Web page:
Clinical Rheumatology

, Volume 29, Issue 5, pp 495–500

Influences of anti-tumour necrosis factor agents on postoperative recovery in patients with rheumatoid arthritis

Authors

    • Department of Orthopaedic Surgery and RheumatologyNagoya University Graduate School of Medicine
  • Toshihisa Kojima
    • Department of Orthopaedic Surgery and RheumatologyNagoya University Graduate School of Medicine
  • Yasuhide Kanayama
    • Department of Orthopaedic Surgery and RheumatologyNagoya University Graduate School of Medicine
  • Tomone Shioura
    • Department of Orthopaedic Surgery and RheumatologyNagoya University Graduate School of Medicine
  • Masatoshi Hayashi
    • Department of Orthopaedic Surgery and RheumatologyNagoya University Graduate School of Medicine
  • Daihei Kida
    • Department of Orthopaedic Surgery and RheumatologyNagoya Medical Center, National Hospital Organization
  • Atsushi Kaneko
    • Department of Orthopaedic Surgery and RheumatologyNagoya Medical Center, National Hospital Organization
  • Yoshito Eto
    • Department of Orthopaedic Surgery and RheumatologyNagoya Medical Center, National Hospital Organization
  • Naoki Ishiguro
    • Department of Orthopaedic Surgery and RheumatologyNagoya University Graduate School of Medicine
Original Article

DOI: 10.1007/s10067-009-1346-1

Cite this article as:
Hirano, Y., Kojima, T., Kanayama, Y. et al. Clin Rheumatol (2010) 29: 495. doi:10.1007/s10067-009-1346-1

Abstract

The aim of this study is to investigate the influences of the anti-tumour necrosis factor (TNF) agents infliximab and etanercept on the postoperative recovery of patients with rheumatoid arthritis (RA). We also investigated the effects of biologics on wound healing. Patients with RA were split into a TNF group (n = 39) that underwent 39 operations and were treated with anti-TNF agents, and a non-TNF group (n = 74) that underwent 74 operations and were treated only with conventional disease-modifying antirheumatic drugs. Operations included ankle arthrodesis and total arthroplasty of the hip, knee, elbow, shoulder and ankle. Adverse events (AEs) of surgical wounds, time for complete wound healing, febrile period after operation and recovery parameters after operation (%recovery of haemoglobin (Hb), total protein and albumin at 4 weeks after operation compared with pre-operation levels) were investigated. AEs of surgical wounds occurred in two operations (5.1%) in the TNF group and in five operations (6.8%) in the non-TNF group, but this difference was not statistically significant. There were also no significant differences in the time for complete wound healing and in the length of the febrile period between the two groups. Percentage recovery of Hb was significantly better in the TNF group than in the non-TNF group (96.3% vs. 90.1%, respectively; p < 0.05). These results suggest that the use of anti-TNF agents does not cause specific AEs on surgical wounds after elective orthopaedic operations in RA patients and might improve the percentage recovery of Hb due to its prompt anti-TNF effects.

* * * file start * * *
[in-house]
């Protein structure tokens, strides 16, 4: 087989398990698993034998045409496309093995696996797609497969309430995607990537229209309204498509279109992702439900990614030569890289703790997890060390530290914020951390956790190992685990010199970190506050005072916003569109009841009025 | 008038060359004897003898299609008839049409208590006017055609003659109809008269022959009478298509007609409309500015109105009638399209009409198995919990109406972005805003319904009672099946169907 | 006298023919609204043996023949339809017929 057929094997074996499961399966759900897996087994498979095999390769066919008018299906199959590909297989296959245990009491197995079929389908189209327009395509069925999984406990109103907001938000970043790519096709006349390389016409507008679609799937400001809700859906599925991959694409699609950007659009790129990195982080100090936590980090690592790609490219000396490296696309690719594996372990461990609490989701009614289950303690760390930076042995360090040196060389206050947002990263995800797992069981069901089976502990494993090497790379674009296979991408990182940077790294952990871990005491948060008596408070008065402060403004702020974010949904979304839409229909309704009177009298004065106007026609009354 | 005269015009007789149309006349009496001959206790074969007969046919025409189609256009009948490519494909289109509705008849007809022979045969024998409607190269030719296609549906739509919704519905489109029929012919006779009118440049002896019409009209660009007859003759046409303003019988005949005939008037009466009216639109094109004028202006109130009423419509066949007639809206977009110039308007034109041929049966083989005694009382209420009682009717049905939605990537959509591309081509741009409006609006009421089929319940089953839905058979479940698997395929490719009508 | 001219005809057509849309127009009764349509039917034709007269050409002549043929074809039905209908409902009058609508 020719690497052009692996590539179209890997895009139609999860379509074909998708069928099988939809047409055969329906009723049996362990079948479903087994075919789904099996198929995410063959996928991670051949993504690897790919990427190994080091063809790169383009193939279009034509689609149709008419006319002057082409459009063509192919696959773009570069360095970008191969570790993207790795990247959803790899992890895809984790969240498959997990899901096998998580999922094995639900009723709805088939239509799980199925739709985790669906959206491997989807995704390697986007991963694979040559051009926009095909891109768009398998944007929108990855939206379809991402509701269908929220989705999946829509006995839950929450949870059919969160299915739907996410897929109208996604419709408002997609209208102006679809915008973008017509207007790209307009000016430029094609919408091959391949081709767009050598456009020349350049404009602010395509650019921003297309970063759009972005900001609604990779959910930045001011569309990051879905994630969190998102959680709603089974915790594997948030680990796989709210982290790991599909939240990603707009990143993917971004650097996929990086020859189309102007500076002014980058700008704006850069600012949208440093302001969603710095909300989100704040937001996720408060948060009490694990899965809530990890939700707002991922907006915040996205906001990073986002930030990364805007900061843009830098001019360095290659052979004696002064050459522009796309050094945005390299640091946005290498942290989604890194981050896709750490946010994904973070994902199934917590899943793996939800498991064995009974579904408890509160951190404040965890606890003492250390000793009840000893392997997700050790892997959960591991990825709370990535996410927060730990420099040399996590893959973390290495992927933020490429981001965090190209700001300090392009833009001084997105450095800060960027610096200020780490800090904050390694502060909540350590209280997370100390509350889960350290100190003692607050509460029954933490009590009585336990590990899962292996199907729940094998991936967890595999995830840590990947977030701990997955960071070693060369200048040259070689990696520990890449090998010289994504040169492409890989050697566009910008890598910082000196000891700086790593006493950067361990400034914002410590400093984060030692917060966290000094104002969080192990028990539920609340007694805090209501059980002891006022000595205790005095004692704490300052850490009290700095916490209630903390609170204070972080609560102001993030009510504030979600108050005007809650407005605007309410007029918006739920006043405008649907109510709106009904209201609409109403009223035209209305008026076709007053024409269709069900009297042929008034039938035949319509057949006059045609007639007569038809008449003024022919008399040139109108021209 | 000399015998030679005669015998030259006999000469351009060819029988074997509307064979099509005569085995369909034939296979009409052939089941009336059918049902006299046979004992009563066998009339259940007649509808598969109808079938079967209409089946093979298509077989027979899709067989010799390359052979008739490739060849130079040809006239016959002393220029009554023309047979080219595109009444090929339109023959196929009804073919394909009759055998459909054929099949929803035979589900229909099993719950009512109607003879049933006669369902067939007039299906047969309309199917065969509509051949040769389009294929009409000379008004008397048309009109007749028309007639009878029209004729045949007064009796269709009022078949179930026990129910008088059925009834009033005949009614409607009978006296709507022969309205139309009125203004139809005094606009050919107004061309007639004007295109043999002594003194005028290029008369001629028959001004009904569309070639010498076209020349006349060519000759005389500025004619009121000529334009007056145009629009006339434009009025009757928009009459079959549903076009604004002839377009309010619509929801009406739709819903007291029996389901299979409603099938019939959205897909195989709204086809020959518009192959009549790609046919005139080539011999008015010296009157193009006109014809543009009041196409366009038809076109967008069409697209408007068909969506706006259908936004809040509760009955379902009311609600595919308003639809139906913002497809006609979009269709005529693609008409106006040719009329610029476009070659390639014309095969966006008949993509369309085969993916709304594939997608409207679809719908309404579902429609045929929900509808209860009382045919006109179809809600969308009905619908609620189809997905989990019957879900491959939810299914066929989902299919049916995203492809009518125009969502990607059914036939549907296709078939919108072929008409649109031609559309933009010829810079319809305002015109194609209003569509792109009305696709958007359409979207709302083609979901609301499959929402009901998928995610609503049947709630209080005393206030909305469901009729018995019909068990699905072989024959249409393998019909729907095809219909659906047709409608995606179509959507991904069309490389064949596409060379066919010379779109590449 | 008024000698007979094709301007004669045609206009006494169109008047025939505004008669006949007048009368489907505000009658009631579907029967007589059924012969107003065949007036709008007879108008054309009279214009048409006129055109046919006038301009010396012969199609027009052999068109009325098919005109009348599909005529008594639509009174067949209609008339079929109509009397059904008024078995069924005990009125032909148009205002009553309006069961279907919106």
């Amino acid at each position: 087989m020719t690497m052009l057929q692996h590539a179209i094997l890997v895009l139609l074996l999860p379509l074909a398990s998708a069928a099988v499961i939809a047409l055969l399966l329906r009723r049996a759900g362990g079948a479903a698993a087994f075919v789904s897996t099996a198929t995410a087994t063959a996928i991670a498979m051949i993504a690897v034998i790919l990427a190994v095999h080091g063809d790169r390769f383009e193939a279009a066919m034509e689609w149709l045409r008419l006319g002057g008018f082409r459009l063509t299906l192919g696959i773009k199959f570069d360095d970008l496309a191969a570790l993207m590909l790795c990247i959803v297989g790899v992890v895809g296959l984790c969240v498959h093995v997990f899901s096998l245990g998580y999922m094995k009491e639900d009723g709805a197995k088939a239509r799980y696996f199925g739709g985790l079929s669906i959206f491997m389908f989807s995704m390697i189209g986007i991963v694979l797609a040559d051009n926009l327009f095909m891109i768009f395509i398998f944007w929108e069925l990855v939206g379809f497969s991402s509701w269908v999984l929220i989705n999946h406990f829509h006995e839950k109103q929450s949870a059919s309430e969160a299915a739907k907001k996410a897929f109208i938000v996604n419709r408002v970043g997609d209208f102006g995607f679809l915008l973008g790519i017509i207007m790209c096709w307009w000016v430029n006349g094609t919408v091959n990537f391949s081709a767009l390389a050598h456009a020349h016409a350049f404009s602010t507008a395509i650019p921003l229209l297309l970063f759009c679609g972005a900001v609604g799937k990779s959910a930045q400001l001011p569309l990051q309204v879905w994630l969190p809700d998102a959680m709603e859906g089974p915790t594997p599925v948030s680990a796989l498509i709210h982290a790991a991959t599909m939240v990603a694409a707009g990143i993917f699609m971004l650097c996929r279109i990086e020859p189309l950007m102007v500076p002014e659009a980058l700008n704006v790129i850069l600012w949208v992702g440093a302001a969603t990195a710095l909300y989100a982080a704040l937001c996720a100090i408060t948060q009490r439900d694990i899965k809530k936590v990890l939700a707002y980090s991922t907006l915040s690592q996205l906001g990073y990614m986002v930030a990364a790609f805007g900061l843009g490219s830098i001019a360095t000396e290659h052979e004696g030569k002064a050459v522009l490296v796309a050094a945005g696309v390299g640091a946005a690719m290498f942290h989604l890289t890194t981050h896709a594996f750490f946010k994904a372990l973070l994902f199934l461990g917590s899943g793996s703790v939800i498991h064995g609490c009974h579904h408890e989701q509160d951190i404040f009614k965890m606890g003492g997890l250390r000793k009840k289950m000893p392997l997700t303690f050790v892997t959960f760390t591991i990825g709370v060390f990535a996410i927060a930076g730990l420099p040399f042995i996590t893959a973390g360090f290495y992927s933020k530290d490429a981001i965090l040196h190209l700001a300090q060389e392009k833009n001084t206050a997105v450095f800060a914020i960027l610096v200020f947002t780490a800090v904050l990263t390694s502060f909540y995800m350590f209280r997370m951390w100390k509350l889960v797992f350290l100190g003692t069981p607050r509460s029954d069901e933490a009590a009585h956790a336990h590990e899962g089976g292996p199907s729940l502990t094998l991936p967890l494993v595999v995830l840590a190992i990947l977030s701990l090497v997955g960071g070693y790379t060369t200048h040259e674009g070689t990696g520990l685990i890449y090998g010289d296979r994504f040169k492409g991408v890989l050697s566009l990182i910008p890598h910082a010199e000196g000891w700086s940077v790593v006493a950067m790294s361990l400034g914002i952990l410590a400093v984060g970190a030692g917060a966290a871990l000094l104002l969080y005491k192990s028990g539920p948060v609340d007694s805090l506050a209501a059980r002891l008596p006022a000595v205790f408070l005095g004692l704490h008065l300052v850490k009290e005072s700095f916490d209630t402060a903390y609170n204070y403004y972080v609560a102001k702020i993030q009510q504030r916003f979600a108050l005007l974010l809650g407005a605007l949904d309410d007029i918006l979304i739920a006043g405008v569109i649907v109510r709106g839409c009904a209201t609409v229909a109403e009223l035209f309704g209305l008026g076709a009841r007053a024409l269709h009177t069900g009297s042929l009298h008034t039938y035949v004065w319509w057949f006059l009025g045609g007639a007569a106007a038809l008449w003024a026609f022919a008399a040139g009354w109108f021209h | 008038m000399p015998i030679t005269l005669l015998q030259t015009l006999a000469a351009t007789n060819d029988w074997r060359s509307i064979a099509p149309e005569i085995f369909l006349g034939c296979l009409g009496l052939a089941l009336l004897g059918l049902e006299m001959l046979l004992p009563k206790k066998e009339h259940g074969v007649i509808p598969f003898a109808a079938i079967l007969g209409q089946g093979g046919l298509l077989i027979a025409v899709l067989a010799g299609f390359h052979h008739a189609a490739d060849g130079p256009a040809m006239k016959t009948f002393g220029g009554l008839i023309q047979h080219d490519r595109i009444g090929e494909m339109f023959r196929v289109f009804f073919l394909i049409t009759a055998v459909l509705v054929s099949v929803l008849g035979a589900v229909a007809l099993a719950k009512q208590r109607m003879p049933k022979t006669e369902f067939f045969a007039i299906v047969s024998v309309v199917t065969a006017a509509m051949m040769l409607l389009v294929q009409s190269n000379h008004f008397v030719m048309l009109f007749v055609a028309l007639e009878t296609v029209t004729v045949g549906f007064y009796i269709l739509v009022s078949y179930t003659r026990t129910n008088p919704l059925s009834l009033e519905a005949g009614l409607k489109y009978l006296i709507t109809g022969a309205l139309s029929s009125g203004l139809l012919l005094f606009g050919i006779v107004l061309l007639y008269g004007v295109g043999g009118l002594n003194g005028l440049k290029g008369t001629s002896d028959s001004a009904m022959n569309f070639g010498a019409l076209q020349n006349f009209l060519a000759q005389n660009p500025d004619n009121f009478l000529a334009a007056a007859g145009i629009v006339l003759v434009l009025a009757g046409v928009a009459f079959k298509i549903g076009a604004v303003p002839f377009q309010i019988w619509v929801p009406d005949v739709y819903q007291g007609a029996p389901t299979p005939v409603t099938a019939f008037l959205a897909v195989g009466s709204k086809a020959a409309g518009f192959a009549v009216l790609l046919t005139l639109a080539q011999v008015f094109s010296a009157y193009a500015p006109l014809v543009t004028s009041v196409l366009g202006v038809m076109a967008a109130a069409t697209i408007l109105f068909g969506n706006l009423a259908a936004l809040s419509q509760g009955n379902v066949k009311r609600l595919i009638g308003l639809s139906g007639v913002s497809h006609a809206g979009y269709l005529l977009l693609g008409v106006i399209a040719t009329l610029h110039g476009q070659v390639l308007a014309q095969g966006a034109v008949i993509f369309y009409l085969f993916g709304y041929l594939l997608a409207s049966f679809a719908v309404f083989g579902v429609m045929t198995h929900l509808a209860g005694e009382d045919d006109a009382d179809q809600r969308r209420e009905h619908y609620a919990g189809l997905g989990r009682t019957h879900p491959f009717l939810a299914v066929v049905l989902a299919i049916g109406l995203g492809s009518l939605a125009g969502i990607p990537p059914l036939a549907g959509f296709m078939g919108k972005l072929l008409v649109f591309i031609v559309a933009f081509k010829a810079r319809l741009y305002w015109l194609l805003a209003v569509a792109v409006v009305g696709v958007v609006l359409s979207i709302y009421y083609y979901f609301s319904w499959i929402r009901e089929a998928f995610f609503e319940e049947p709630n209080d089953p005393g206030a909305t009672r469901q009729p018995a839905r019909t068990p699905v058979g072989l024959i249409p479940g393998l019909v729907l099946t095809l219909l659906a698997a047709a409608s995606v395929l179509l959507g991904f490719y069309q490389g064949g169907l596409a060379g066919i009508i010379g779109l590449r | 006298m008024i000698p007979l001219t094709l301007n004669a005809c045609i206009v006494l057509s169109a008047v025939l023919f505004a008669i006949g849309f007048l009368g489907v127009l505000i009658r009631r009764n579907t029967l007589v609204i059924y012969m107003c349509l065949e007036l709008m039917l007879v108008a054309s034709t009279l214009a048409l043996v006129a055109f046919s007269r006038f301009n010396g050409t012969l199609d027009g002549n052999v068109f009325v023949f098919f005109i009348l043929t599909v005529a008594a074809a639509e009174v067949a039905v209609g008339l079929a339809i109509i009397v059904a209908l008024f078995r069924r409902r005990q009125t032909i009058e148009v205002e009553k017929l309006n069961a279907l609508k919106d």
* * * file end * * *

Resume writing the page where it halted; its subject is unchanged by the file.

Keywords

Anti-tumour necrosis factor agentOperationPostoperative recoveryRheumatoid arthritisSurgical wound

Copyright information

© Clinical Rheumatology 2010